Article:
How would you like to hire trainers, sparring partners, dial in your diet and devote eight weeks of your life to preparing for the biggest fight of your life, then find out the day before the fight it’s not going to happen? Not only that, but the “show money” you were supposed to receive for the fight got cut in half? You did your job and everything in your power to make the fight happen and by no fault of your own it was canceled.
This appears to be the situation top UFC lightweight Tony Ferguson finds himself in.
We’ve heard in the past that fighters like Ferguson still get their “show money” when instances such as what occurred with his scheduled opponent Khabib Nurmagomev happen. When a scheduled UFC 205 bout between Tim Kennedy and Rashad Evans was scrapped due to the commission refusing to issue Evans a license due to an undisclosed medical issue, BOTH fighters reportedly received their “show money”.
Ferguson told MMAJunkie he received “less than half” his contracted $250,000 “show money”:
“It was like a slap to the face. My training expenses were a lot larger than any other fight I’ve ever done because this was supposed to be the biggest fight of my career. So now I’m sitting here, and it’s like, what is my worth to the UFC? Like, do I not fight enough? Do I not bleed enough for them? It’s going through my head right now, because I didn’t lose.
“I did everything in my power that I could to show up on that scale, and that’s what I thought we were going to do. That’s why you call it show money. And to every fan that’s out there in the world, (UFC President) Dana (White), he said they cut me out a check, and I didn’t get a check, and then this morning I got my wire, and I’m looking at it and I’m like, ‘What the frick, man?’ I’m like, ‘Seriously?’”
The UFC offered Ferguson a replacement fight against Michael Johnson at UFC 209, except they wanted him to take a pay cut and he wasn’t having that. Ferguson said he would have helped save the card had they given him the pay he originally showed up for.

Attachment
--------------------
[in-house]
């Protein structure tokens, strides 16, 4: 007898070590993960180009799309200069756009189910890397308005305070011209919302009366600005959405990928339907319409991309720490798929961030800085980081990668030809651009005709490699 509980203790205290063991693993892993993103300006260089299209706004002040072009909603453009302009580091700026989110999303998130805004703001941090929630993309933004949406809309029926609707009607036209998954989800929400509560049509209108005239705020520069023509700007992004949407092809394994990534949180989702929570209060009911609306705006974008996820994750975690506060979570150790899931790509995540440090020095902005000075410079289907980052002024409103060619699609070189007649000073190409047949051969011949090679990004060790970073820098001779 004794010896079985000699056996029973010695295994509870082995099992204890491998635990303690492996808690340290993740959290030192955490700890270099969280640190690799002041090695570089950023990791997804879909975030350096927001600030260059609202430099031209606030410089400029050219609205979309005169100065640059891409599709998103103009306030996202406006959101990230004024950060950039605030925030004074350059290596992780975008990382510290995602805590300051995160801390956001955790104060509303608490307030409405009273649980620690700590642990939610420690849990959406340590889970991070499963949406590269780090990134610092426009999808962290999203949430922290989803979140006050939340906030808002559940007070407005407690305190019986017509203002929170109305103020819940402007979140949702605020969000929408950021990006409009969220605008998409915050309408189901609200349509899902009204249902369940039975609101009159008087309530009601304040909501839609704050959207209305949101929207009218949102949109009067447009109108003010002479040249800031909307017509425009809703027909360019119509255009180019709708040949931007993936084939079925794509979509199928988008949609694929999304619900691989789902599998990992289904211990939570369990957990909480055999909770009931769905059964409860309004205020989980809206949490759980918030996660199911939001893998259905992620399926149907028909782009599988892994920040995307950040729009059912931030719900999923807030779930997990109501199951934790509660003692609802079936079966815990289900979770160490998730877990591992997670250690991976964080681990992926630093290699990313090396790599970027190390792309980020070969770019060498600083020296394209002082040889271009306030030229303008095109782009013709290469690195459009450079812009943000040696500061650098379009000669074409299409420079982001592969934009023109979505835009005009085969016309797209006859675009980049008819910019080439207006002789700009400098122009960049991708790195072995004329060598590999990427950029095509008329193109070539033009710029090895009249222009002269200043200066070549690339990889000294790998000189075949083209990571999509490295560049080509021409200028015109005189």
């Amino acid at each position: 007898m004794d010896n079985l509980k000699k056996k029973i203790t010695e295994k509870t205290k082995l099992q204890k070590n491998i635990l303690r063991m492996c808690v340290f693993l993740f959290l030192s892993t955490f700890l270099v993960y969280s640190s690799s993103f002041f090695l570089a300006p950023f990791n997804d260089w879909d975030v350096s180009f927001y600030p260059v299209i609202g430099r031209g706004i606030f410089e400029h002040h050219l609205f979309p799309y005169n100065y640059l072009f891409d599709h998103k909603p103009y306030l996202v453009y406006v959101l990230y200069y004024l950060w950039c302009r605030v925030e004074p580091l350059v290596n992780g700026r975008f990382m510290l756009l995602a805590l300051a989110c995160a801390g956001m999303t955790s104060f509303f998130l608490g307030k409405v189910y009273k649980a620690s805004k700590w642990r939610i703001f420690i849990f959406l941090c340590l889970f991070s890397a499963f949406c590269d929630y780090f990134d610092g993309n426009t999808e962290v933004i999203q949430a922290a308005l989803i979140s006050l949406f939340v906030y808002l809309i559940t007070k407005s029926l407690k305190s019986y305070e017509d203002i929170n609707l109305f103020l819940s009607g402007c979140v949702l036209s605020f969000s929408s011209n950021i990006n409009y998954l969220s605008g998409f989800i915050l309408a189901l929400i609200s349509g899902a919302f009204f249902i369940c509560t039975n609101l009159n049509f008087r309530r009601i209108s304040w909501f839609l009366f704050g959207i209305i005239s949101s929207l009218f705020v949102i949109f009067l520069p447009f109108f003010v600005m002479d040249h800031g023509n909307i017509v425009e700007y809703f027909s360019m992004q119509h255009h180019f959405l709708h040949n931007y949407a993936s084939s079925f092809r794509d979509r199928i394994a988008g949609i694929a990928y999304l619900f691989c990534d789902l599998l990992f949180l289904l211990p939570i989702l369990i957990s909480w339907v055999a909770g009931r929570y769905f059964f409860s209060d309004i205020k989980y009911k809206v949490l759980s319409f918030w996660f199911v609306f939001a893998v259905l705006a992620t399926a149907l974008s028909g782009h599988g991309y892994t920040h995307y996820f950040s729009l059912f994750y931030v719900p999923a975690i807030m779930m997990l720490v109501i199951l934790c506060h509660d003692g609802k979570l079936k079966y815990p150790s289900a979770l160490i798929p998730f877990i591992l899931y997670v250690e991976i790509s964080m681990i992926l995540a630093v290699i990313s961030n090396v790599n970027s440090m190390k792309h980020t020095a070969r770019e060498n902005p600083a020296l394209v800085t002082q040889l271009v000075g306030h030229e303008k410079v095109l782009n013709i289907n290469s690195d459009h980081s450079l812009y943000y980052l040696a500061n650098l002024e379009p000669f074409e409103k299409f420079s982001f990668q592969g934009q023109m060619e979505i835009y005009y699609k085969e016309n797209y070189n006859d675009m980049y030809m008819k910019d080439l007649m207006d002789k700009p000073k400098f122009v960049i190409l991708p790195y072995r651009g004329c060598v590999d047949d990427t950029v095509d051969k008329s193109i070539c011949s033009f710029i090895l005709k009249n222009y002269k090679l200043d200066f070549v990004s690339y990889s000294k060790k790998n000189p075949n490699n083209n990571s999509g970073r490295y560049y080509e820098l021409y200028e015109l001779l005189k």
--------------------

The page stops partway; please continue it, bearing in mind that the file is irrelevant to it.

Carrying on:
UFC President Dana White reportedly told him his contracted pay for the event had already been budgeted and the company was taking a loss on the replacement fight.
Ferguson felt like he was being short-changed:
“He said, ‘We budget for these fights.’ Those are his exact words. So then you had it, but you don’t want to fork it over. That’s like, all right … How am I supposed to like the company I work for if I’m short-changing me? He was telling me he was taking a loss from this, and I’ll bet you he’s somewhere out on his boat, or doing something on his jet, laying $250,000 down on a craps table.”
Dana White wipes his ass with $250,000. On the other hand, contractually it doesn’t appear the UFC is obligated in any legal sense to pay a fighter’s “show money” if they don’t fight. But why they apparently do it sometimes and not others, is anyone’s guess. The new corporate ownership surely can’t help foster beneficence toward fighters.
It’s a tough situation to be in. Ferguson did his job. He trained, he made weight, he showed up. He had no obligation to fight Michael Johnson, the only guy in the UFC to ever beat him [by decision in 2012] on one day’s notice. And he especially had no obligation to fight him for lesser pay. What’s next for Ferguson is not known. Lightweight champion Conor McGregor is on hiatus, and with Khabib’s recent health scare, who knows when he’ll be back.
UFC 209’s main event left a sour taste in a lot fans’ mouths. Having a rematch between the No. 2 and No. 6 lightweights, Ferguson and Johnson, would have at least eased some of the disappointment of losing the Ferguson-Nurmagomedov fight and then ending the pay-per-view on a snoozer.
So this is where we are.